f/5.6, 1/1000, ISO-200, 55mm
Last year about this time I started the year determined to learn how to use a flash well and to pick up my game on doing portraits. This year I’m upping things again by deciding to work with two lights (not counting ambient or sunlight). A second flash isn’t quite in my budget so instead I picked up a $5.00 trouble light and a $40.00 dimmable LED 5000K temperature bulb for it with a maximum output of 14oo lumens. I also got a $10 dimmer switch to hook it up to.
This is my first attempt at a portrait with the setup. I had the flash in a softbox close in on the right, and a lovely assistant holding the trouble light just a little further back: about 2:00 to the flash’s 4:o0 on the clock face, with the camera at 6:00. I had a piece of black material taped to the wall with my trusty gaffers tape.
While I can see room for improvement, I’ve very happy with the shadows and light in this one. I’ll be looking at some more of my attempts later over the following couple of weeks, but I felt this was a pretty good start for $50.oo of new equipment.
f/2.5, 1/200, ISO-800, 50mm
Still eager to try new things and explore new photographic horizons, I’ve been turning my attention to sports in the last couple of months. Having a camera that takes 7 frames a second rather than 2 certainly helps.
The challenges of a high school gym are amazing. Depending on which end of the court one stands in, and where one points the lens, the lighting can be as much as 2 stops dimmer. At a high school game I would never consider using a flash. There is too much risk of distracting or blinding a player, at best lessening his performance and at worst causing him injury, if only indirectly. These are not college or pros, and entire scholarships – potentially the rest of a young person’s life – could be put at risk with a single ill-considered flash just a few feet from the players’ faces.
Still, with a 1.8 lens, it’s reasonable to stop motion pretty well with available light. This is perhaps not the best example of stopping motion from my night, but where there is blur the suggestion of motion, I think, adds rather than detracts. One thing I still need to work on with practice is simple focus. I have to rely on the camera to auto-focus my shots, and though I’ve tried different AF settings none have been entirely satisfactory in such a fast game as basketball.
I think the above shot is one of my best from the night, though, even with the poor focus. It includes the ball, both teams, an official, and the net, not to mention a particularly dramatic moment. All together, I think this represents well an exciting and energetic contest between two very talented teams.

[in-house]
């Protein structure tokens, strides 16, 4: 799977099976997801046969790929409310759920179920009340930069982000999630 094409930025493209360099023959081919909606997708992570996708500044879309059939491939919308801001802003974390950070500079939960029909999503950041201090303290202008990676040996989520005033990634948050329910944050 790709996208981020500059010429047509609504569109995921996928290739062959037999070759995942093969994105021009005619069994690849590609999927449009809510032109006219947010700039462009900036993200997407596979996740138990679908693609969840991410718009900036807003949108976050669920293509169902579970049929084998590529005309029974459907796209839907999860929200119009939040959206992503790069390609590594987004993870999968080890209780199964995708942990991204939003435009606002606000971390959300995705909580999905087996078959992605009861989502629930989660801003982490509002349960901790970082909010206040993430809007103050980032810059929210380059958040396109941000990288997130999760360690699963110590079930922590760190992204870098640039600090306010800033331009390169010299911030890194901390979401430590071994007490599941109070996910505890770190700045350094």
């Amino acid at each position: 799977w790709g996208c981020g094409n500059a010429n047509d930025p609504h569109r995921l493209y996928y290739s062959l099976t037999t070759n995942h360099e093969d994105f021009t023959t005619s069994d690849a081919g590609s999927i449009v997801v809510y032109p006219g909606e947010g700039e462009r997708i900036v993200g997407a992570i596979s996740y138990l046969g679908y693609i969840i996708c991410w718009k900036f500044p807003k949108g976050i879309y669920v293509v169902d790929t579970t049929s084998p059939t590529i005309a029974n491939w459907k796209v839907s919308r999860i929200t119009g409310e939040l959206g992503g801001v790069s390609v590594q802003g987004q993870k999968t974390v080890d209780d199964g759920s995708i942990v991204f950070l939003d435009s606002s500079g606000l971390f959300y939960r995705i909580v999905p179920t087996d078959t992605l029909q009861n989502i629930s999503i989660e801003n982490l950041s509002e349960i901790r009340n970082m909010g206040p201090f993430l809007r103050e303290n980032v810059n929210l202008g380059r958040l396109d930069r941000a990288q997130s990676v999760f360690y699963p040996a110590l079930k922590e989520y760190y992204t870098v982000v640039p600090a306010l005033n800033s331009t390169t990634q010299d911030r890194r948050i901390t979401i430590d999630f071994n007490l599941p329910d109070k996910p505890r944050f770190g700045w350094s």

f/4, 1/125, ISO-100, 25mm
This young man and his father build motorcycles. Lots of them. It was an obvious choice to include this theme in his senior portrait session, but not quite so obvious to me at first how to go about capturing it. The workspace was tight and there was no direct light into the room. A dim florescent light hung from the ceiling but was not going to provide the drama the image needed. It served nicely as a highlight though. I put a 5″ snoot on a Speedlite at about the same elevation as his earlobe and directed it slightly to the right of his face. That served both to not over-expose his face and to provide highlights to his prized motorcycle and the wheel behind him.
In post-processing, I converted the image to black and white and elevated the contrast through several means, being very careful to not make his features too chiseled, while providing a “hardness” to the tools and engine around him. I added a significant amount of grain to the image to add to the feel of grittiness. I wanted to evoke a working garage, not a squeaky-clean senior.
f/8.0, 1/1250, ISO-100, 50mm
This was the result of a meeting with a local camera club at my favorite coffee shop. There were a couple of lilies there and I spontaneously challenged the group to photograph it. My vision was to bring down the ambient light so far that the rather well-lit white wall behind the plant appeared to be black, and light the lily with just the flash. I had thought I might be able to do with with super high-speed flash sync and a shutter of 1/5000 or so, but even with a flash on the Speedlite to try to reduce light spill as much a possible, I wasn’t able to accomplish my goal. After the meeting was over I realized I just needed to put a snoot on the flash, and almost immediately I got the result above.
f/4.5, 1/30, ISO-320, 50mm